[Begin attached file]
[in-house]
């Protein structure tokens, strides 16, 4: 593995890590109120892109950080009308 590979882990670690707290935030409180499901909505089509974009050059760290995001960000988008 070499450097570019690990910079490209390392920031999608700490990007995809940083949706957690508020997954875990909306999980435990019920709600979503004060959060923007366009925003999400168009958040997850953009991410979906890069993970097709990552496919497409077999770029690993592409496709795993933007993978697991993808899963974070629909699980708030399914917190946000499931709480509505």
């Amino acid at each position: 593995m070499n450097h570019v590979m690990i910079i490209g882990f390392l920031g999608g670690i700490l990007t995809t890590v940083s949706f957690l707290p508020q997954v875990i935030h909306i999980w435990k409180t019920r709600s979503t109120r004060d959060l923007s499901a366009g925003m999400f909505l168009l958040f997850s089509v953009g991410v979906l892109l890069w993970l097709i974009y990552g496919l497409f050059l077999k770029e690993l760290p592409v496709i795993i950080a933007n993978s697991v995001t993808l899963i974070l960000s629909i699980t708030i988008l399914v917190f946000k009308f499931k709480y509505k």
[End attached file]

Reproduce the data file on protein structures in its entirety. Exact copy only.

[in-house]
């Protein structure tokens, strides 16, 4: 593995890590109120892109950080009308 590979882990670690707290935030409180499901909505089509974009050059760290995001960000988008 070499450097570019690990910079490209390392920031999608700490990007995809940083949706957690508020997954875990909306999980435990019920709600979503004060959060923007366009925003999400168009958040997850953009991410979906890069993970097709990552496919497409077999770029690993592409496709795993933007993978697991993808899963974070629909699980708030399914917190946000499931709480509505």
């Amino acid at each position: 593995m070499n450097h570019v590979m690990i910079i490209g882990f390392l920031g999608g670690i700490l990007t995809t890590v940083s949706f957690l707290p508020q997954v875990i935030h909306i999980w435990k409180t019920r709600s979503t109120r004060d959060l923007s499901a366009g925003m999400f909505l168009l958040f997850s089509v953009g991410v979906l892109l890069w993970l097709i974009y990552g496919l497409f050059l077999k770029e690993l760290p592409v496709i795993i950080a933007n993978s697991v995001t993808l899963i974070l960000s629909i699980t708030i988008l399914v917190f946000k009308f499931k709480y509505k």